Children delight in the unseen. Since becoming a mother, I have consumed dozens of invisible cupcakes and sipped countless seemingly empty cups of tea, and it doesn’t trouble my daughter a bit when I, interrupted in the midst of some terribly grownup task, receive her baked goods with a blank look and say, “What cupcake?”
She simply says, “This one, Mommy, right here,” and presses the invisible sweet into my hand.
I love to watch our daughters play (especially when they don’t know I’m watching). The girls make pies out of whole pumpkins in the backyard and build imaginary structures with nothing but an open craft book for inspiration; they are frequently accompanied by anywhere from one to one hundred additional siblings, often with names pulled from favorite books and personalities markedly different from their own. (These are typically brothers, and typically naughty. The current favorite, Teddy, seems to be forever somersaulting into things.) For a time, they took care of an imaginary cow named Charlotte.
Our world works hard to shut this kind of play out of the minds of children. Apps do the imagination’s rightful work and supply sound effects, music, and motion to storybooks; television and movies provide such complete scenes that there is no need at all for children to visualize the story themselves; video games allow only a prescripted sort of play in which children interact with but do not invent the game.
Many families simply don’t make time to play. (And play takes time. A lot of it. You can’t schedule a really great game.) Some parents, who are themselves wary of what they cannot see, discourage play that steps so far out of the bounds of the physical world.
But what my daughter is doing when she comes downstairs in her school uniform and tells me that she’s wearing a dark red dress with a full skirt and pearls is exercising the muscles required for faith:
Now faith is the assurance of things hoped for, the conviction of things not seen” (Hebrews 11:1).
She will need that ability later, for belief in God – that he is there at all — requires a willingness to trust that there is more to the world than the things that can be seen, felt, and proven (1 Peter 1:89), so it seems that God gives children a head start by allowing them to see the world in layers, invisible over the visible.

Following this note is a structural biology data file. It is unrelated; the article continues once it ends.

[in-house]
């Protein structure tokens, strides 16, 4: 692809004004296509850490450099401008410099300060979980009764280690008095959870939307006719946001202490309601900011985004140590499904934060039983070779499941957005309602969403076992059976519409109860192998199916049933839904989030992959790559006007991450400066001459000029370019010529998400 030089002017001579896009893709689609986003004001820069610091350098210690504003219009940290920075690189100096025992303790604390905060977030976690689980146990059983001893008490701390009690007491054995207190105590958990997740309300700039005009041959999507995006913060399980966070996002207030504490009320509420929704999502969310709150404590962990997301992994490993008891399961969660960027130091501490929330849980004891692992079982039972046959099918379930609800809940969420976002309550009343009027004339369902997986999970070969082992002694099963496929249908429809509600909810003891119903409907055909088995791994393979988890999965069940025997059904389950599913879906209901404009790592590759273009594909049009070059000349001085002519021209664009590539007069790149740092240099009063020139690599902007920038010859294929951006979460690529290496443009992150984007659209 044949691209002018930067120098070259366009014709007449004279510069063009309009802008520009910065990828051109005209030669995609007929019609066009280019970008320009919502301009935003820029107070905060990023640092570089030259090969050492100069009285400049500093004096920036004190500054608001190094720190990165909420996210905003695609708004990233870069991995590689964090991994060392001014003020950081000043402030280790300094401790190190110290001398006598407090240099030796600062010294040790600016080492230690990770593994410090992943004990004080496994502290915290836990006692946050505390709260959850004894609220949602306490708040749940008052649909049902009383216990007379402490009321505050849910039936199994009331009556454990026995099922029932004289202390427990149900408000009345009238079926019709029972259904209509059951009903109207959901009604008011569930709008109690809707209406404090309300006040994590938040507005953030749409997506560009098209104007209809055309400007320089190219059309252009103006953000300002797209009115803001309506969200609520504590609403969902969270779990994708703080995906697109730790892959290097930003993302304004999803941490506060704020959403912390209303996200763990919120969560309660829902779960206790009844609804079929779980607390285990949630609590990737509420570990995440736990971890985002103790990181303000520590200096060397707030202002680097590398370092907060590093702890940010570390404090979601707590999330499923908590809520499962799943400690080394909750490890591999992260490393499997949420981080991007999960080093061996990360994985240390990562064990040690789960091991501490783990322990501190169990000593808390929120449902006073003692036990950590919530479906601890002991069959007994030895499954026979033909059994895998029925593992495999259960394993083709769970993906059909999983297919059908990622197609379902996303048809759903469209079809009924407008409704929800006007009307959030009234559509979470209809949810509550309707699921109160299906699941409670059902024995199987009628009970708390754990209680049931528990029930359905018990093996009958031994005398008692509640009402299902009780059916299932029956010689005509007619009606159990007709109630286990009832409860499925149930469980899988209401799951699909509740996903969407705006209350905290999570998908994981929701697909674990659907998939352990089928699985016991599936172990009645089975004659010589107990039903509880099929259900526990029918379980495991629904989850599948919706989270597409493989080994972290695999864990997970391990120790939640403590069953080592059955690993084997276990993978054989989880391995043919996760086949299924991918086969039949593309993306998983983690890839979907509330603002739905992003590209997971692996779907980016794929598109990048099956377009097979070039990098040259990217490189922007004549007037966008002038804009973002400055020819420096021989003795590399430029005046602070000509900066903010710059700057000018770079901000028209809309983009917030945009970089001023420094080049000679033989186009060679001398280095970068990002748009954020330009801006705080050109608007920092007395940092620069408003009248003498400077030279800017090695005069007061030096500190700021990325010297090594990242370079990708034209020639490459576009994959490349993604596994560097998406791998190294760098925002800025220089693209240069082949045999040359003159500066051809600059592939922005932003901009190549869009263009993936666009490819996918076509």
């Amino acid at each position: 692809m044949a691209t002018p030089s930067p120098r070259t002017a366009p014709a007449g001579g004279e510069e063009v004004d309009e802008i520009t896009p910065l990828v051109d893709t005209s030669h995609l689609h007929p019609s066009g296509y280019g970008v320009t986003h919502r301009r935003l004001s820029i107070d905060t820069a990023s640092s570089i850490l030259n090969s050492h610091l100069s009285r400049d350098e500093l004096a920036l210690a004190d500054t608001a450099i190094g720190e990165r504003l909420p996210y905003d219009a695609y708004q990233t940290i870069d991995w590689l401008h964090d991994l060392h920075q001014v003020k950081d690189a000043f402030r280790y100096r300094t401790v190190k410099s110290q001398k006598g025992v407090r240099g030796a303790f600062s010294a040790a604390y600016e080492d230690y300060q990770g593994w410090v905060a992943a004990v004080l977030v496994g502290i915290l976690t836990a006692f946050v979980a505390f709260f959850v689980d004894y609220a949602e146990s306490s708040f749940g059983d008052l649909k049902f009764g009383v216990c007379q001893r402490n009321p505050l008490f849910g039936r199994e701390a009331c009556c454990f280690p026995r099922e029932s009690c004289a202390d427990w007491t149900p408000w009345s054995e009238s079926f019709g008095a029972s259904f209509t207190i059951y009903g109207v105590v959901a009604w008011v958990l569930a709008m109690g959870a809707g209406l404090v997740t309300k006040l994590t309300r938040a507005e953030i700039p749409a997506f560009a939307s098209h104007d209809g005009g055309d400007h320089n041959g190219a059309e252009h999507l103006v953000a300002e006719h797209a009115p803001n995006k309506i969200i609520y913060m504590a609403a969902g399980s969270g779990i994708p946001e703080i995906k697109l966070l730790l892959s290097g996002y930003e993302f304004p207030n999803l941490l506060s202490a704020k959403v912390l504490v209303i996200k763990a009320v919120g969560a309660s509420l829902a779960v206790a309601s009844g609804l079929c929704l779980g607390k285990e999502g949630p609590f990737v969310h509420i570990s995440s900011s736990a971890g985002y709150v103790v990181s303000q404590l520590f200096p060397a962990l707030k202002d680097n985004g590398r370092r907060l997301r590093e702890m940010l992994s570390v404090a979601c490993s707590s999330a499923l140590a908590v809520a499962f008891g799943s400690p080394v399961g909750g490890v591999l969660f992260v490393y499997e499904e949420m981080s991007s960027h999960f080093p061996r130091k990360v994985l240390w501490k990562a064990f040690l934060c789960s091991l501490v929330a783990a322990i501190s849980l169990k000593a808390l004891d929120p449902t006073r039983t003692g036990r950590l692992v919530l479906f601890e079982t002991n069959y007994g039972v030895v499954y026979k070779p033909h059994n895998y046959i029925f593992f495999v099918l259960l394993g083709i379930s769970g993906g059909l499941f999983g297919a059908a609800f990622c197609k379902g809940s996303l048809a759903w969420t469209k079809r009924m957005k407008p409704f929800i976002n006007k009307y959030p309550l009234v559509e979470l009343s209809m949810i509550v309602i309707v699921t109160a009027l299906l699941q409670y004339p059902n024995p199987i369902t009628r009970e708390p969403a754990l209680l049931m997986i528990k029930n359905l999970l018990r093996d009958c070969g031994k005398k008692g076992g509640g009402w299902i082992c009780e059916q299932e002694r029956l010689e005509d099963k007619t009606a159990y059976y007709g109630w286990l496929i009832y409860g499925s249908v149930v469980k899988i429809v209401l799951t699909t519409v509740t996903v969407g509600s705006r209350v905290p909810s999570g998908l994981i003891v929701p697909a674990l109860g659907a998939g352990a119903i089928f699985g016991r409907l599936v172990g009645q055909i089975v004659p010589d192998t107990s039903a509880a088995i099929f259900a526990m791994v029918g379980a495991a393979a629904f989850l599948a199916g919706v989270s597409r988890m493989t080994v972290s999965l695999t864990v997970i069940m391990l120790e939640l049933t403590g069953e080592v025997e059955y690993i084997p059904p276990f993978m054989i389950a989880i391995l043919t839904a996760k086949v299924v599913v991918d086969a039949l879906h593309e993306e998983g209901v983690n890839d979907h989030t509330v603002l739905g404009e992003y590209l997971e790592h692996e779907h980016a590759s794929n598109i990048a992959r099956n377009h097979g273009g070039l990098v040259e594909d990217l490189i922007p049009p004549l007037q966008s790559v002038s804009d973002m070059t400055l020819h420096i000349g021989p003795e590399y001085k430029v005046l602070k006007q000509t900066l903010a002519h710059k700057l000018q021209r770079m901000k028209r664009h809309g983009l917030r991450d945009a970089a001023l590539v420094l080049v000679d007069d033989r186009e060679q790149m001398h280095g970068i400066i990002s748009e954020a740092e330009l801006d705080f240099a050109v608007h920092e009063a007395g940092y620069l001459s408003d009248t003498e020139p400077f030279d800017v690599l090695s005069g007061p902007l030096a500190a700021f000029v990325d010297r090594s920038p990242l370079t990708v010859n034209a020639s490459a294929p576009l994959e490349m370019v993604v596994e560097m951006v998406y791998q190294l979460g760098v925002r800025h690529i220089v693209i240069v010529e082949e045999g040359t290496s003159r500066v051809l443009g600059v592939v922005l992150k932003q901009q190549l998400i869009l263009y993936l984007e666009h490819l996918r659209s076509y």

My daughter never confuses the two: she knows (and feels it painfully, I’m sure) that the red gown is only a navy polo dress, but she trusts for a time in what she cannot see. And as a result, her day begins with delight.
That trust doesn’t come as easily to adults. As our daughters grow older, it won’t come as easily to them, either—that is the natural progression of things. But for now, we have a handful of years when they see so clearly the things that aren’t right in front of them, so I do what I can to strengthen that sight, for Jesus said, “Let the little children come to me and do not hinder them, for to such belongs the kingdom of heaven” (Matt. 19:14).
We grownups can hinder our children in many ways—by withholding the good news of the Gospel from them, by failing to teach them about God’s word, by setting a poor example of what it looks like to love and serve God — so many, in fact, that I’m beginning to wonder if the act of simply stepping aside and allowing our children to know God for themselves isn’t one of the greater challenges of being a parent. I often find myself explaining away mysteries that are perhaps meant to be wondered at or wrestled with, rather than fully understood, and so — quite by accident — I hinder them. They want to go to Jesus, but find that I am in their way.
And so when I am invited to dine in invisible houses, I try to leave my to-do list behind and go, bringing my best manners with me — to take the cupcakes when offered, to tell stories when requested, and to stay out of the room when a really good game is underway. I feed their imaginations with rich books — full of characters that make admirable imaginary brothers and sisters — and I try to give them the time they need to wander the back pasture (that is, the back yard), milking invisible cows, picnicking, and opening pie shops.
But as a grownup my skills with the unseen are a little rusty, and rather than creating objects myself, I find that I have to trust my daughter that the handful of air she carries in her cupped hands is actually a cupcake. A strawberry one, she assures me, with lots of frosting.
I poke my finger into the air about where the frosting would be and pretend to taste it. Her face lights up, and I, for a moment, smell something sweet and not unlike strawberry.
Blessed are those who have not seen and yet have believed” (John 20:29).